Section 101 Examples
Example 39: Method for Training a Neural Network for Facial Detection

This is an example provided by the U.S. Patent and Trademark Office for analyzing Section 101 patent subject matter eligibility issues. In particular, this example was created to help explain the 2019 Revised Patent Subject Matter Eligibility Guidance (2019 PEG). The original PDF document is found here.

This example should be viewed in light of the introduction that was provided with it.

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Example 39: Method for Training a Neural Network for Facial Detection


Facial detection is a computer technology for identifying human faces in digital images. This technology has several different potential uses, ranging from tagging pictures in social networking sites to security access control. Some prior methods use neural networks to perform facial detection. A neural network is a framework of machine learning algorithms that work together to classify inputs based on a previous training process. In facial detection, a neural network classifies images as either containing a human face or not, based upon the model being previously trained on a set of facial and non-facial images. However, these prior methods suffer from the inability to robustly detect human faces in images where there are shifts, distortions, and variations in scale and rotation of the face pattern in the image.

Applicant’s invention addresses this issue by using a combination of features to more robustly detect human faces. The first feature is the use of an expanded training set of facial images to train the neural network. This expanded training set is developed by applying mathematical transformation functions on an acquired set of facial images. These transformations can include affine transformations, for example, rotating, shifting, or mirroring or filtering transformations, for example, smoothing or contrast reduction. The neural networks are then trained with this expanded training set using stochastic learning with backpropagation which is a type of machine learning algorithm that uses the gradient of a mathematical loss function to adjust the weights of the network. Unfortunately, the introduction of an expanded training set increases false positives when classifying non-facial images. Accordingly, the second feature of applicant’s invention is the minimization of these false positives by performing an iterative training algorithm, in which the system is retrained with an updated training set containing the false positives produced after face detection has been performed on a set of non-facial images. This combination of features provides a robust face detection model that can detect faces in distorted images while limiting the number of false positives.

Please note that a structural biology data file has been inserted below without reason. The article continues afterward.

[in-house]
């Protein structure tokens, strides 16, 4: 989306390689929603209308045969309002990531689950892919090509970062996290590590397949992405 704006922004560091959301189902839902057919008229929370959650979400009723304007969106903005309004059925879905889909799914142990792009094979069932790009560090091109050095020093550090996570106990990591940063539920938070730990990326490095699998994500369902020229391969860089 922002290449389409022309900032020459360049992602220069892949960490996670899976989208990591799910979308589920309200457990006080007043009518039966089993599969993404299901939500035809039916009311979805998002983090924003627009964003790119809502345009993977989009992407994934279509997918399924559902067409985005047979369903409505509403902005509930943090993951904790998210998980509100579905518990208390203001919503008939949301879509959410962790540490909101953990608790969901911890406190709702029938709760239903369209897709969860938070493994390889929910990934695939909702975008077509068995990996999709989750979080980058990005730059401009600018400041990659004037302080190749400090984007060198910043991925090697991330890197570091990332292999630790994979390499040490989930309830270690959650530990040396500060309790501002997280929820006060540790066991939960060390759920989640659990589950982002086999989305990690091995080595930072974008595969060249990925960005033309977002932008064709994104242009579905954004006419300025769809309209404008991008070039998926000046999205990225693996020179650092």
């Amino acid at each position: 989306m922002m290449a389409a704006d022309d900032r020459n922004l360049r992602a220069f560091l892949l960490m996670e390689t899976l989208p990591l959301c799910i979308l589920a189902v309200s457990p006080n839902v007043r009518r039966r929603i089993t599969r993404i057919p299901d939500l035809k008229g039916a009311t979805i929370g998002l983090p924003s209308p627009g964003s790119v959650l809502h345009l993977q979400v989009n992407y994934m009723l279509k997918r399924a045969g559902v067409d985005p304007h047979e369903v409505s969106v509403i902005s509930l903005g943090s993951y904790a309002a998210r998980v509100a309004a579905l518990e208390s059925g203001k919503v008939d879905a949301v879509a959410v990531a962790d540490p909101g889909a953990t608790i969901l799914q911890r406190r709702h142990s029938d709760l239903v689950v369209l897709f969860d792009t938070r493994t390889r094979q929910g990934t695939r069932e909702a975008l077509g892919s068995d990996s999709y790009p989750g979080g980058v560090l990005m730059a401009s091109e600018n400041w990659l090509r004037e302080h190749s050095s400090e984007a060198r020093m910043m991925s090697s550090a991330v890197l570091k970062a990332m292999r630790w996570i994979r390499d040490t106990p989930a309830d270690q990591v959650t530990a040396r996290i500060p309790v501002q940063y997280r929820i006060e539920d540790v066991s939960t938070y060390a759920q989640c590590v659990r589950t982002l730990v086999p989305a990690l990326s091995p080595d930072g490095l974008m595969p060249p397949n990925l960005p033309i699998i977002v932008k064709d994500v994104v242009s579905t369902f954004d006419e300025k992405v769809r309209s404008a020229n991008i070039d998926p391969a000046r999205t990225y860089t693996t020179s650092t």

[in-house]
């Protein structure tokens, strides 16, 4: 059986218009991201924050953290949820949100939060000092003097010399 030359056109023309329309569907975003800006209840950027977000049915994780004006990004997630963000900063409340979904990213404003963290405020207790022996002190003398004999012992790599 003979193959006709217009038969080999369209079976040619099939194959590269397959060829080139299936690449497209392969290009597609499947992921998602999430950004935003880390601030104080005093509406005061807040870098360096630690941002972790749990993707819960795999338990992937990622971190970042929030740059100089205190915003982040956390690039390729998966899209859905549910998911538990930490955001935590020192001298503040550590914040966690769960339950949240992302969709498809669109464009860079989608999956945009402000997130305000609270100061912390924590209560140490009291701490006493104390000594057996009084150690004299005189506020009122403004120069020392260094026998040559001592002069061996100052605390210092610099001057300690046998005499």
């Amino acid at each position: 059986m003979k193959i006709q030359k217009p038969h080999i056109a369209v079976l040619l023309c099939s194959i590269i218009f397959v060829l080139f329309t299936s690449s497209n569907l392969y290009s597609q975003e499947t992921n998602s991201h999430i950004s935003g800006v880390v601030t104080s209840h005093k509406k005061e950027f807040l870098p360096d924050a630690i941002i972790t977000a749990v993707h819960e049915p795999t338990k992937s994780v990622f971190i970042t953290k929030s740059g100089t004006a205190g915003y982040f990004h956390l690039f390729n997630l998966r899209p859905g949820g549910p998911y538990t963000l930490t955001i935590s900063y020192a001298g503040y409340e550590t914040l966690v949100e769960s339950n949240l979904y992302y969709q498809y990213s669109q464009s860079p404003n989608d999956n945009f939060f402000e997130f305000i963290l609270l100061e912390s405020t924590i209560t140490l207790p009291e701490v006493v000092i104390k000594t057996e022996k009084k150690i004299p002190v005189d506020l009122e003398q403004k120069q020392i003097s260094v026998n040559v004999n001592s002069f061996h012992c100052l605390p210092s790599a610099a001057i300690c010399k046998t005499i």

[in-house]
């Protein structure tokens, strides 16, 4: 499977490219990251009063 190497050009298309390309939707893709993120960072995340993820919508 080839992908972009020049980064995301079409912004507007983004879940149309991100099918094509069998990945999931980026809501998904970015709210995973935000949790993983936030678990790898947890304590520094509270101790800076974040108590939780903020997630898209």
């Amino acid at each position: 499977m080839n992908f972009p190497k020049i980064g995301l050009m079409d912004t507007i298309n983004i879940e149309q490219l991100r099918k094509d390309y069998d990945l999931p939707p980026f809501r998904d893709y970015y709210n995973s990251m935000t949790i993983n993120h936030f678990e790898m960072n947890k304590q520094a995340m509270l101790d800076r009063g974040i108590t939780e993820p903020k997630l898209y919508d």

A computer-implemented method of training a neural network for facial detection comprising:
• collecting a set of digital facial images from a database;
• applying one or more transformations to each digital facial image including mirroring, rotating, smoothing, or contrast reduction to create a modified set of digital facial images;
• creating a first training set comprising the collected set of digital facial images, the modified set of digital facial images, and a set of digital non-facial images;
• training the neural network in a first stage using the first training set;
• creating a second training set for a second stage of training comprising the first training set and digital non-facial images that are incorrectly detected as facial images after the first stage of training; and
• training the neural network in a second stage using the second training set.
Step Analysis
1: Statutory Category? Yes. The claim recites a series of steps and, therefore, is a process.
2A - Prong 1: Judicial Exception Recited? No. The claim does not recite any of the judicial exceptions enumerated in the 2019 PEG. For instance, the claim does not recite any mathematical relationships, formulas, or calculations. While some of the limitations may be based on mathematical concepts, the mathematical concepts are not recited in the claims. Further, the claim does not recite a mental process because the steps are not practically performed in the human mind. Finally, the claim does not recite any method of organizing human activity such as a fundamental economic concept or managing interactions between people. Thus, the claim is eligible because it does not recite a judicial exception.
2A - Prong 2: Integrated into a Practical Application? N/A.
2B: Claim provides an Inventive Concept? N/A.